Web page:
David Zurawik, The Sun's television critic, answers your questions
Tanya, Pikesville: Who will be this year's most deserving nominee who won't win?
James Gandolfini from "The Sopranos." Friends in Los Angeles
who saw the entry tapes say he entered a lousy episode.
Lloyd Nicholls, Glen Burnie: Will the broadcast networks ever be able to compete with the cable nets again in terms of program quality?
David Zurawik: Hi, Lloyd. I have a story running Sunday which answers that at some length. The short
answer is no, they will not. But that is mainly because they don't want to. Their parent companies want them to pursue cost-effective, not necessarily quality, programming.
David Walsh, Towson: What will be the thing to watch for Sunday night?
David Zurawik: Hi, David. Look to see if Sarah Jessica Parker finally wins for best comedy actress.
Should be a big emotional moment. Also, will "Angels in America" (HBO) top "Roots" (nine Emmys) for all time mini-series winner. The main story is how dominant is HBO?
Mirian Cruz, Union Bridge: Who should have been nominated but wasn't?
David Zurawik: Hi, Mirian. I could be acting as hometown booster here, but I definitely think "The
Wire" (HBO) deserved nominations for writing if nothing else.
Kevin, Baltimore: What would have been your five nominees for best comedy series and best drama series?
David Zurawik: Best Dramas: "The Sopranos," "24," "Joan of Arcadia," "The Wire" and "Law & Order." Best
comedies: "Sex and the City," "Monk," "Everybody Loves Raymond," "Curb Your Enthusiam" and "Will & Grace."
Brian, Owings Mills: If there were awards for worst comedy series, drama series, actors and actresses, who would "win?"
David Zurawik: The worst comedy last year was "The Mullets" on UPN. The worst drama "The Stones" on CBS. The really bad ones tend to get canceled so fast you barely remember them.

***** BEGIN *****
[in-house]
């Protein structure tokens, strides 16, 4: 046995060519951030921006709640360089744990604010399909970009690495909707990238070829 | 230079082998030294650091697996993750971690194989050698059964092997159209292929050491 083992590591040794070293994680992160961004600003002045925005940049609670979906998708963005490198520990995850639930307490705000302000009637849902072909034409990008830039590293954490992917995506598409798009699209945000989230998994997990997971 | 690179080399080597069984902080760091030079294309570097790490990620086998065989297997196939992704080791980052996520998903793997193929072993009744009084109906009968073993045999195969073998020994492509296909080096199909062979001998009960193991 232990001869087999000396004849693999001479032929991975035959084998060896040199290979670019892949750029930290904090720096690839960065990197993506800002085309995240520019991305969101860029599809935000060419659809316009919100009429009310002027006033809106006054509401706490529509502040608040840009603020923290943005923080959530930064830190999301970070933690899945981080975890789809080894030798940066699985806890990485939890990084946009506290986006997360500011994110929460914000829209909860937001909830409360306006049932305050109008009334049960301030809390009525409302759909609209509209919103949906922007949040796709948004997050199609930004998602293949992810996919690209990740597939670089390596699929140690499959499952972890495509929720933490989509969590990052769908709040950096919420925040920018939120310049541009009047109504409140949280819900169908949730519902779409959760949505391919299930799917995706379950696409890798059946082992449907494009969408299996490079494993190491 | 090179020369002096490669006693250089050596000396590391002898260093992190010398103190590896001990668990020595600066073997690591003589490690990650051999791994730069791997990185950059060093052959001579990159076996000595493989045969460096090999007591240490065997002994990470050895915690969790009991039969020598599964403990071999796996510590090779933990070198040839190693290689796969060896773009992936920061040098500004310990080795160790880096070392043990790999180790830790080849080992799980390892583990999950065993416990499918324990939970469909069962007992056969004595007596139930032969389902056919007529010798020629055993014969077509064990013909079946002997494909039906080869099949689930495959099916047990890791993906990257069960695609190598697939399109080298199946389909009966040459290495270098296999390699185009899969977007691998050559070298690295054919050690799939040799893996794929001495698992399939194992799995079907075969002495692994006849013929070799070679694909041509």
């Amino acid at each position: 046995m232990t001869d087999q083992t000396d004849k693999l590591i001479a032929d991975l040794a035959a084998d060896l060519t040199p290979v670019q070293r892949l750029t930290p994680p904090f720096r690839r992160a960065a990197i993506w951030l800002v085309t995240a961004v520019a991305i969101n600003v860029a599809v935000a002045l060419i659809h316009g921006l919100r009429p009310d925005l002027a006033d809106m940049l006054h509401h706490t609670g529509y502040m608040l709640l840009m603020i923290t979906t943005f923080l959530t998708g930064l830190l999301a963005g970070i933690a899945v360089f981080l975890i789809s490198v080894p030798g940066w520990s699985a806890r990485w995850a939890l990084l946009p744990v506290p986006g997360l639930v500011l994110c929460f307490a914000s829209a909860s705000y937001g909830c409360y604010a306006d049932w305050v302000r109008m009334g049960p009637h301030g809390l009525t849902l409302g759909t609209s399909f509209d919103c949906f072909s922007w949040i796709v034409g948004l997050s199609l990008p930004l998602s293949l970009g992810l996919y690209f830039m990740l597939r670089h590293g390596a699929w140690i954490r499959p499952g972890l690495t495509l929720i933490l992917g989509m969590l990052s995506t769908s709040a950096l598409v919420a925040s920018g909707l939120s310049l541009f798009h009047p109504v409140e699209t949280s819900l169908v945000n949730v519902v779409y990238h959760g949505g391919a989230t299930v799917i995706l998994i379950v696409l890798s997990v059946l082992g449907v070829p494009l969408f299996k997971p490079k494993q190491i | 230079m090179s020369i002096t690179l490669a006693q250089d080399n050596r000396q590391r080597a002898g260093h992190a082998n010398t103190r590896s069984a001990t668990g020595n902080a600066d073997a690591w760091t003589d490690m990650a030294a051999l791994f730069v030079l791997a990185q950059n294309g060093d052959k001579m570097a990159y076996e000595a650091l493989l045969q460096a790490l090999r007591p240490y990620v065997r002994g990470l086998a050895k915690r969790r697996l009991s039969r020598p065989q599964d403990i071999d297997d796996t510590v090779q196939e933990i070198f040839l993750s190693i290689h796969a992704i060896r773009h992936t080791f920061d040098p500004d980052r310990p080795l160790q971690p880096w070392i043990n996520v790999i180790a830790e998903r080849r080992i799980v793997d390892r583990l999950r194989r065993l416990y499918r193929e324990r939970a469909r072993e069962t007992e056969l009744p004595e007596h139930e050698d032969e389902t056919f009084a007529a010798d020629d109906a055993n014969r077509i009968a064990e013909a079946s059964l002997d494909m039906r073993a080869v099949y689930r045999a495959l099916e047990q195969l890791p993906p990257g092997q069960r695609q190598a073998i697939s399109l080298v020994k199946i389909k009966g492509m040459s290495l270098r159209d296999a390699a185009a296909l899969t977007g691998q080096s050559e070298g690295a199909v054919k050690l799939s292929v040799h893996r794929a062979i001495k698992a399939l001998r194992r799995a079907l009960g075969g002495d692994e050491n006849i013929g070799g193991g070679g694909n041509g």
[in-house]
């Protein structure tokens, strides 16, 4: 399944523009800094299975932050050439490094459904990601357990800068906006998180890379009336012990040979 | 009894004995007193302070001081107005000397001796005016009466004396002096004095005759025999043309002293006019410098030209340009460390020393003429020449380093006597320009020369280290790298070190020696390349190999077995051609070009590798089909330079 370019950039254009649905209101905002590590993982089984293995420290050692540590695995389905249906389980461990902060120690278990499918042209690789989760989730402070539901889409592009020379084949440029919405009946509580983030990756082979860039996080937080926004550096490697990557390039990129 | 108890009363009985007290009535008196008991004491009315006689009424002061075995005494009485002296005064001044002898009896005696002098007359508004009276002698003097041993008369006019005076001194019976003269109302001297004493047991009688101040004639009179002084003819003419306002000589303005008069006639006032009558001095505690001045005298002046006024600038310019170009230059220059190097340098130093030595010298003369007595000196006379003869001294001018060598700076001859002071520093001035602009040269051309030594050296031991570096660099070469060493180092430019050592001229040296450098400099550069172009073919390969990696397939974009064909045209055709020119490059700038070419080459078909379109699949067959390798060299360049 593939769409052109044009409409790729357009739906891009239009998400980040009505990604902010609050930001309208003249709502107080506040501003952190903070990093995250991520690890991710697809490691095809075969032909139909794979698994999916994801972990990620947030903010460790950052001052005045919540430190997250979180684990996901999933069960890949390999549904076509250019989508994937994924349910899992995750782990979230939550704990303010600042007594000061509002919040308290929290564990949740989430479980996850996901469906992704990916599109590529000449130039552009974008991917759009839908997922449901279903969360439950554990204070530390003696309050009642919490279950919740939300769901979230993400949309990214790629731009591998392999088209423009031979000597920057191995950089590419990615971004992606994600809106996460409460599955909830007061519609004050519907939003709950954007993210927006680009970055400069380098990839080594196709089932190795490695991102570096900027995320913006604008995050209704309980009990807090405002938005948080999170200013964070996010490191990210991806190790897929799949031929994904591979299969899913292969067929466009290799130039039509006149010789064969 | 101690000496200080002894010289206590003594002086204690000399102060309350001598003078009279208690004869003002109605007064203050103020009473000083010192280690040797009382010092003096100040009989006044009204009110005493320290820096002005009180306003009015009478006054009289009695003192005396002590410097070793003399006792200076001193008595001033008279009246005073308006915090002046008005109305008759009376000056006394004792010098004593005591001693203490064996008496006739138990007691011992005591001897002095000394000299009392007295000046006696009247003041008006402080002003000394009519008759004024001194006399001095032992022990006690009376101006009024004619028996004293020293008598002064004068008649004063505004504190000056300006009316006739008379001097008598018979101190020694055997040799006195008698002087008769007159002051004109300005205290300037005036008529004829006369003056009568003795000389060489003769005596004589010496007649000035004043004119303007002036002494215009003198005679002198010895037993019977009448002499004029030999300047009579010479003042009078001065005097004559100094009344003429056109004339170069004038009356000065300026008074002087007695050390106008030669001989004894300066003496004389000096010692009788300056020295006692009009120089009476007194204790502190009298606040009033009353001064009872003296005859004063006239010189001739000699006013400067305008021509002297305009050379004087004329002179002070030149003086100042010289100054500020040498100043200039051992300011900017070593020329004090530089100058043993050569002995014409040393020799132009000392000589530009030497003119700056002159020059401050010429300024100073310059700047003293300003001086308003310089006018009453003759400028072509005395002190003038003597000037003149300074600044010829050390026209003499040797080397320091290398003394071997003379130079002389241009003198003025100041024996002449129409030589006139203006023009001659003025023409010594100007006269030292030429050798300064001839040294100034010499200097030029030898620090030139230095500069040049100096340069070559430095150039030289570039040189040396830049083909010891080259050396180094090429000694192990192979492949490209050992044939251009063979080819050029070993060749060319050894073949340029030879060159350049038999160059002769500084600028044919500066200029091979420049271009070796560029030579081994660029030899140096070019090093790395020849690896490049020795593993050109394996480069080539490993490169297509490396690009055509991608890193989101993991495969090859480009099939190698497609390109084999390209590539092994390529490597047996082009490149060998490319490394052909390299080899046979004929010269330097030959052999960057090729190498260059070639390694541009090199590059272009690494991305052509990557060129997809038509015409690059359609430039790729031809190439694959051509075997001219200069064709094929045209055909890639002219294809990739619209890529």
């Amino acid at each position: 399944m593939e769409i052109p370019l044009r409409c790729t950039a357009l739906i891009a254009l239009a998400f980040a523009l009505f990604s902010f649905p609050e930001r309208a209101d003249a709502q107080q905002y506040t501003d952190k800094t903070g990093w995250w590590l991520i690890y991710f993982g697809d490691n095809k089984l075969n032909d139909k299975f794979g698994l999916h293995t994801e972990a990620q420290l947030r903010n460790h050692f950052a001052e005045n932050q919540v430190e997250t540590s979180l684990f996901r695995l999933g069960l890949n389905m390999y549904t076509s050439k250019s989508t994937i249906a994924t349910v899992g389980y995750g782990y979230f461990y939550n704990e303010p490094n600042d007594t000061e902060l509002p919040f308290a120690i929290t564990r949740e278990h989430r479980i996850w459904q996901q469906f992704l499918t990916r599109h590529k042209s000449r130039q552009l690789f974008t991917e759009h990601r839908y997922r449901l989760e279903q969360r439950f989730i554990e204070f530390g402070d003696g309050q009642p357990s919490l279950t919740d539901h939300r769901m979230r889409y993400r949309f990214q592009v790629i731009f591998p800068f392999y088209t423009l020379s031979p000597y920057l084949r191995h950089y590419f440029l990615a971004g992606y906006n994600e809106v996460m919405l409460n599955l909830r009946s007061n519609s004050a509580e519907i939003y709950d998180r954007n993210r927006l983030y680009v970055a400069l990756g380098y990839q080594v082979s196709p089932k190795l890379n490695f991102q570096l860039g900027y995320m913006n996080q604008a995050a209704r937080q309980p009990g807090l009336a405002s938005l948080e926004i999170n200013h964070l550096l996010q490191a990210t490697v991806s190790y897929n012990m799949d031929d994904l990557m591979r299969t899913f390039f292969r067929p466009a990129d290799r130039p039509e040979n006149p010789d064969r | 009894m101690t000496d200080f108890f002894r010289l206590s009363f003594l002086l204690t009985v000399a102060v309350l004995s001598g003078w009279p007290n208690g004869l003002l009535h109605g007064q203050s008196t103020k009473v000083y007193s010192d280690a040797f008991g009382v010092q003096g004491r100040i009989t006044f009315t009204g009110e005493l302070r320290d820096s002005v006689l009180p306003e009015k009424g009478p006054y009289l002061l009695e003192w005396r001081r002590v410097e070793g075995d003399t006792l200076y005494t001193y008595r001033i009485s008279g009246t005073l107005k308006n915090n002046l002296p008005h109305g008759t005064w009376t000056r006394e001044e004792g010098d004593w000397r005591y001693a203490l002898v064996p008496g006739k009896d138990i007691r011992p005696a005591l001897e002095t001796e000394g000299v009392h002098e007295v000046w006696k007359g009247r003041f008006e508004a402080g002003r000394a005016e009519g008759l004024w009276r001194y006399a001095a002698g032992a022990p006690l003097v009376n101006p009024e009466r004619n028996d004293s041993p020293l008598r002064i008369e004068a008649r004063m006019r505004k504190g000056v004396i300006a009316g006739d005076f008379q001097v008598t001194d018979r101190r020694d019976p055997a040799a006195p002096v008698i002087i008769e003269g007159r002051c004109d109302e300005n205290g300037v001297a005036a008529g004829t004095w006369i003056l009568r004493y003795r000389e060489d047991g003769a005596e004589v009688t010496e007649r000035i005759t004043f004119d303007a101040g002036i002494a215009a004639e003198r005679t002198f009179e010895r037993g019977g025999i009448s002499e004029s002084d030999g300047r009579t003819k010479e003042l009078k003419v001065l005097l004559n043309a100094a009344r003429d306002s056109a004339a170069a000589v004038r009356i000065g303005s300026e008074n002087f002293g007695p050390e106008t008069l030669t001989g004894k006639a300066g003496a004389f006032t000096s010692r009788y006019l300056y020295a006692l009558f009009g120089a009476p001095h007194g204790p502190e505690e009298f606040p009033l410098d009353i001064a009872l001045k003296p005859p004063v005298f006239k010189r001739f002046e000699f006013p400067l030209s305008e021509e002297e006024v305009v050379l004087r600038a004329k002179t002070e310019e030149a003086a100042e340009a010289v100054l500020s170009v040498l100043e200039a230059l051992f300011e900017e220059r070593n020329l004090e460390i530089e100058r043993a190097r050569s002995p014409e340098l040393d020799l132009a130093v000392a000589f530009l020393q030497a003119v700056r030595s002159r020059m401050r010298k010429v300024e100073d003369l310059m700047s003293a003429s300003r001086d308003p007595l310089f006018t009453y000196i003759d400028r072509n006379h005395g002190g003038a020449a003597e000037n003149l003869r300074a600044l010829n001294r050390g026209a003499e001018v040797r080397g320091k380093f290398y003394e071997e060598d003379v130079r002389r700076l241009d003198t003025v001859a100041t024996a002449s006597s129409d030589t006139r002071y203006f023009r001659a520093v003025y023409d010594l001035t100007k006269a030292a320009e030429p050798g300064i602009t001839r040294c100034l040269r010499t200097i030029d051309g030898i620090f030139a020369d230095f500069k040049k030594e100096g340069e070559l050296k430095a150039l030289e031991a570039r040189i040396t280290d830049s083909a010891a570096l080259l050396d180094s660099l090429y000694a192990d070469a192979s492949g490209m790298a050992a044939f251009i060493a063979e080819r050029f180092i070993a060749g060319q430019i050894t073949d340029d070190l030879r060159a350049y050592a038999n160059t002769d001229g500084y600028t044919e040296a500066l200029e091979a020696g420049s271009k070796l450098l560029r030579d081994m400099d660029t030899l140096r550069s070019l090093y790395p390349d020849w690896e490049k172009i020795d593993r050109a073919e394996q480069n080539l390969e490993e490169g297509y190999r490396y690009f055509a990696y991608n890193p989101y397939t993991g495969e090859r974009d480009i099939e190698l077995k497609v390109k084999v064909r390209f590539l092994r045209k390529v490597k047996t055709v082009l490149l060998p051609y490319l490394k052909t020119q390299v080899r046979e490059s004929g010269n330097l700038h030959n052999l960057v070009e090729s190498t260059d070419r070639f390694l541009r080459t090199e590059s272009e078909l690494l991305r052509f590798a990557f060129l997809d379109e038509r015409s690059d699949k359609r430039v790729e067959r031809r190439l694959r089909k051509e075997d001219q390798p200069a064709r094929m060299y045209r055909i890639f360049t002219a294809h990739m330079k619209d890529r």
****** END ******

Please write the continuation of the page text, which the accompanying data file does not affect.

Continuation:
Ben, Towson: Will Sarah Jessica Parker and "Sex and the City" win just because the show ended, and is that fair?
David Zurawik: I don't think she will win just because the show has ended. As one Hollywood
producer friend put it this week, "Gone is mostly forgotten in this business." But I think she might win as a tribute to what she accomplished across the run of the series. Finally, the biggest reason she might win, according to folks who saw the entry cassettes, is that she finally chose an epsiode as her entry that was a winner -- the last part of the final epsiode of the series in Paris. Thanks.
Jeff, Columbia: With "Friends," "Frasier," "Sex and the City" gone, and "Raymond" and "Will & Grace" nearing the end, what will be the Emmy nominated comedies in the next few years?
David Zurawik: That's a good question, because comedy seems to be an all but exhausted genre. I suspect it will come back. But if you conbsider "Monk" (USA) a comedy (and I do), that is one right now that is as good as it has ever
been on television. I love that show. Other critics love "Arrested Development" more than I do, but it is taking some chances. I haven't seen any good sitcoms this season, but I know producers are trying to re-invent the formula, and if you look across the 50 years history of prime time, they are usually very good at doing that. Think back to 1984 and the way "The Cosby Show" re-generated the genre.
Flannery, Towson: Was there a person named Emmy that the award is named for?
David Zurawik: There was not a woman named Emmy, but I have yet to track down the origin of
the term. I have a call into Tom O'Neil who wrote the book on the Emmys,and I'll email you with the answer as soon as I get it. Sorry for the delay.
Emmy Awards Q&A
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